We all know that Tata Consultancy Services (TCS) is bigger than Infosys, the Number Two in India's IT services ranking. The question that looms in the new financial year is this: Is TCS also better in an unsurpassable way?
There is a difference between being bigger and better, and the latter may take you to a position that helps you close the gap with a leader.
With a 19 percent revenue growth in annual terms on a high base as it crosses a $20-billion threshold in revenues, TCS is like a flying elephant after the latest quarterly results in which it has shown the highest growth in 15 quarters.
Infosys' revenue growth at 17.2 percent annually is not far behind, but the profit figures show a critical divergence.
Infosys's full-year net profit is down 3.9 percent while that of TCS has zoomed 21.9 percent. A closer look at the latest quarter shows TCS' net profit up 17.7 percent while Infosys' is up 10.5 percent. We would like to think Infosys is closing the gap, but there is a long way to go.
As both of India's software darlings enter a new fiscal year in a changed global and technological environment, it seems Infosys can best be described as 'under control' after years of management tumult linked to its founders and a CEO call that went wrong when the now departed Vishal Sikka tried to change the fundamental DNA of Bangalore-based Infosys. But what it needs badly now is a cognitive leap, and 2019/20 may be the year in which Salil Parekh, Sikka's successor, has to see if Infosys can make the good-to-great transition in the new digital age.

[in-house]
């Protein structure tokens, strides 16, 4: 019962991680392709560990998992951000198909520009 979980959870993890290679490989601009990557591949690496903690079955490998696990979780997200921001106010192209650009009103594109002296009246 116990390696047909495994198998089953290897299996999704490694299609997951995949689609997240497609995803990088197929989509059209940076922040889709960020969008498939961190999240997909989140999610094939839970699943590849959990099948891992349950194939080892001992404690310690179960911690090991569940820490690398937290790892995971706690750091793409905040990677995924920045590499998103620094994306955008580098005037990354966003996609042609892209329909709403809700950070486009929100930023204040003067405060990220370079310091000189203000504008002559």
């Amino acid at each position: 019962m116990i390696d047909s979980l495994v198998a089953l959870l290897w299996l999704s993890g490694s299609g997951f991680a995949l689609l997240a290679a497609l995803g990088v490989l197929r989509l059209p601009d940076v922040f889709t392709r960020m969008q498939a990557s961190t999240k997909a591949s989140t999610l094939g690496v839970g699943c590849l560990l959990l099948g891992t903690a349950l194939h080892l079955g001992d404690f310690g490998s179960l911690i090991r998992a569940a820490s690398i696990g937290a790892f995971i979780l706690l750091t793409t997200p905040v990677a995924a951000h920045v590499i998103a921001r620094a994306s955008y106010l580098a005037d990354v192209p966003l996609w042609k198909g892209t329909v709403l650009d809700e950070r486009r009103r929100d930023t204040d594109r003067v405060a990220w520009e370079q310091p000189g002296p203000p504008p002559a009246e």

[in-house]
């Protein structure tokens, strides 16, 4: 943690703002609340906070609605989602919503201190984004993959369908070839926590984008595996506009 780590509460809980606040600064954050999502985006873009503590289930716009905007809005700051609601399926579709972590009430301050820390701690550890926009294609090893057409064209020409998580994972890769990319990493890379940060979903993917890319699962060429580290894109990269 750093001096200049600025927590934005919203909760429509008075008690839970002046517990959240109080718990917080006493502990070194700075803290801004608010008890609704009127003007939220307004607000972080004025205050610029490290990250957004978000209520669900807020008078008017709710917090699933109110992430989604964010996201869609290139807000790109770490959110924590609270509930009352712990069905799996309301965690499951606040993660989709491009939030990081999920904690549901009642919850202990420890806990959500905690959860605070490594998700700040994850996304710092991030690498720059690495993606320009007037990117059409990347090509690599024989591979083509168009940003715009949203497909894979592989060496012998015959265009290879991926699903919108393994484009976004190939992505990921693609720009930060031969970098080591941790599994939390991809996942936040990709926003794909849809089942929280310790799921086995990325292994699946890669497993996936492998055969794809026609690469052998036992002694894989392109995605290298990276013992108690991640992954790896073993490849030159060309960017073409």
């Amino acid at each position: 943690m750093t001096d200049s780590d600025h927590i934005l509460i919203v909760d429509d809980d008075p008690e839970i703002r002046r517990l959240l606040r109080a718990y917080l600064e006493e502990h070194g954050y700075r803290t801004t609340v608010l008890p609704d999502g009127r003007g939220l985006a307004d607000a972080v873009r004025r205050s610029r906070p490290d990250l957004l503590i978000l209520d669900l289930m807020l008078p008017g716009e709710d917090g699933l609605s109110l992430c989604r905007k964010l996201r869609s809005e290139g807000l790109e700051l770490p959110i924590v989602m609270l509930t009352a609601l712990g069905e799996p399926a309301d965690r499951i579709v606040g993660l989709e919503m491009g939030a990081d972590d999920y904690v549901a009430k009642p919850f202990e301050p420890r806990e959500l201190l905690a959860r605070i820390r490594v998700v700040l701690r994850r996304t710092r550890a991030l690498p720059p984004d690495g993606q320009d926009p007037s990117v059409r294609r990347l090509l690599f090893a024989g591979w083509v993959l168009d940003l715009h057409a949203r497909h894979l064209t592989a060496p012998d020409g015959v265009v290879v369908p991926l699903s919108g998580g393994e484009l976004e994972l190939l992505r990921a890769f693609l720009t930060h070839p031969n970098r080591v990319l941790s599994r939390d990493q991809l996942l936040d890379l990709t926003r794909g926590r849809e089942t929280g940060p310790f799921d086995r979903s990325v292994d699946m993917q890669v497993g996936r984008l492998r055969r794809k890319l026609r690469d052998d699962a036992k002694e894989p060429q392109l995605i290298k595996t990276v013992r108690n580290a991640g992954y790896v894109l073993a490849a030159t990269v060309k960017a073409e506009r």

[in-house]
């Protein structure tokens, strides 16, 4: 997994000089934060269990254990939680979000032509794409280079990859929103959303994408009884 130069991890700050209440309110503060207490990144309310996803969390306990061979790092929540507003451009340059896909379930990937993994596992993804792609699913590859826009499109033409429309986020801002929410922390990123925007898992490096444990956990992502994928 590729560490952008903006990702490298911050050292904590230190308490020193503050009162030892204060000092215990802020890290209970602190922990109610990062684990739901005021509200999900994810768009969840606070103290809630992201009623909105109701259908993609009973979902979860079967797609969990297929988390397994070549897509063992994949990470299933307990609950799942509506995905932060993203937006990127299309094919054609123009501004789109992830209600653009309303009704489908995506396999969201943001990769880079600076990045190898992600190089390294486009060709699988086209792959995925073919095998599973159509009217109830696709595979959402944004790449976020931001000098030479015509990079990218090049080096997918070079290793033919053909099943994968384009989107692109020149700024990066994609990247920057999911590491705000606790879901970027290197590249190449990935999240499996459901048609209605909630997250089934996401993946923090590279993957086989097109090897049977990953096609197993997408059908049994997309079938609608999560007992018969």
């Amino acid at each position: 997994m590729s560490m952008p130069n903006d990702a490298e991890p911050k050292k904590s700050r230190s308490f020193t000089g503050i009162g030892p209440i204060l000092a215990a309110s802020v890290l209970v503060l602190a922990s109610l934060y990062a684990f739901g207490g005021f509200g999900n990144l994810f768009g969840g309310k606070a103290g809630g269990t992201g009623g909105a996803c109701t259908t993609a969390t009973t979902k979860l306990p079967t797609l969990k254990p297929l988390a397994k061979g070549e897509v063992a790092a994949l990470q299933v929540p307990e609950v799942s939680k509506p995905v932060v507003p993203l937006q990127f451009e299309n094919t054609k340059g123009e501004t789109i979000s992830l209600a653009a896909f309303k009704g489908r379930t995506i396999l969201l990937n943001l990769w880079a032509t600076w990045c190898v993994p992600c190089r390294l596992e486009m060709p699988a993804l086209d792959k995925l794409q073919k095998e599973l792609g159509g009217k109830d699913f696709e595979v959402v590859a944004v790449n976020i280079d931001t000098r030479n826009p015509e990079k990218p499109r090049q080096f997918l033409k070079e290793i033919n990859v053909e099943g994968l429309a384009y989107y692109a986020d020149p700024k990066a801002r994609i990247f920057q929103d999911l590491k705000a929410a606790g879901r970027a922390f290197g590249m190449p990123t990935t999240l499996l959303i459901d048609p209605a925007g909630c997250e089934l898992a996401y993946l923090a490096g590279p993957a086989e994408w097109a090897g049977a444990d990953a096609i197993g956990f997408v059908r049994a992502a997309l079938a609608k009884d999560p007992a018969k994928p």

The numbers show TCS maintaining a clear lead in profit margins and hiring far more people than Infosys—two indicators that show it is bigger AND better. Infosys has basically met its own outlook and analyst expectations, but if it is to return as India's darling that it became when it listed on the Nasdaq 20 years ago before walking to the less glamorous New York Stock Exchange, it has to take big bets and bold decisions. All eyes will be on Parekh for that.
A 6 percent salary hike to Infosys employees on an average is barely in keeping with inflation. The number is indicative of a survival mode thinking in Bangalore. An attrition rate of 20 percent in a company that used to be a preferred employer shows something terribly out-of-date in thinking. In my poetic imagination, I visualise the company hiring the now-retired chairman of Tata Sons, Ratan Tata, as an advisor on how to keep the staff motivated.
In hindsight, Infosys needs a combination of old-world charm and new-age thinking to come to grips with the idea that is a people-oriented business that is facing competition amid a slew of new technologies that offer both challenges and opportunities.
What do the Tatas know that the Infosys board does not?
We can certainly mention all issues common to the IT industry—such as US economic growth or its visa regime—as we analyse the sector, but they are less relevant as we compare the two titans.
We know that after the Sikka era, troubles involving a bunch of founders trying to keep Infosys under their influence, Parekh started with a handicap. He has done well to consolidate the business. It is time for him to seek and the board to give him a leeway to take bold decisions. For someone who is not a shareholder but a watcher of a national icon, the game at Infosys seems tame.
Fifteen months into his new job, Parekh has shown a clear focus to scale up on the low-hanging big opportunity in the business segment broadly known as 'digital'. Shareholders are reasonably happy as well. Some of the legacy issues have seen the exit of some old guard executives.
TCS is cruising away, while the question to ask is: What next, dear Infy? Show us some magic.
(The writer is a senior journalist and commentator. He tweets as @madversity)
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Updated Date: Apr 13, 2019 09:56:44 IST